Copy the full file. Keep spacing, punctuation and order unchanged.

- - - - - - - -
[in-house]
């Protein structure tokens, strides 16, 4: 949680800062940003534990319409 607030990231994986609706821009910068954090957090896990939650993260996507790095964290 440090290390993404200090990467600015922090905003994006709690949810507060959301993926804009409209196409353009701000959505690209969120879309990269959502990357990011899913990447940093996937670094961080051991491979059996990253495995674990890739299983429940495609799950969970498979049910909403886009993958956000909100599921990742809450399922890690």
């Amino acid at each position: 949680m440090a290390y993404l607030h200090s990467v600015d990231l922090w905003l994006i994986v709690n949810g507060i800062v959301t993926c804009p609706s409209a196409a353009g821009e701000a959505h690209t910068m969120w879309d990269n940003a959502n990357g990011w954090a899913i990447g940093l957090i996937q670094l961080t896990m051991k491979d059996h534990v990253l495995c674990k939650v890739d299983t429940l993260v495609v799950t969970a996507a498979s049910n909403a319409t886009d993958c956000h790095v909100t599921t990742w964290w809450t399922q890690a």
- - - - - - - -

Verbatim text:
[in-house]
């Protein structure tokens, strides 16, 4: 949680800062940003534990319409 607030990231994986609706821009910068954090957090896990939650993260996507790095964290 440090290390993404200090990467600015922090905003994006709690949810507060959301993926804009409209196409353009701000959505690209969120879309990269959502990357990011899913990447940093996937670094961080051991491979059996990253495995674990890739299983429940495609799950969970498979049910909403886009993958956000909100599921990742809450399922890690």
């Amino acid at each position: 949680m440090a290390y993404l607030h200090s990467v600015d990231l922090w905003l994006i994986v709690n949810g507060i800062v959301t993926c804009p609706s409209a196409a353009g821009e701000a959505h690209t910068m969120w879309d990269n940003a959502n990357g990011w954090a899913i990447g940093l957090i996937q670094l961080t896990m051991k491979d059996h534990v990253l495995c674990k939650v890739d299983t429940l993260v495609v799950t969970a996507a498979s049910n909403a319409t886009d993958c956000h790095v909100t599921t990742w964290w809450t399922q890690a």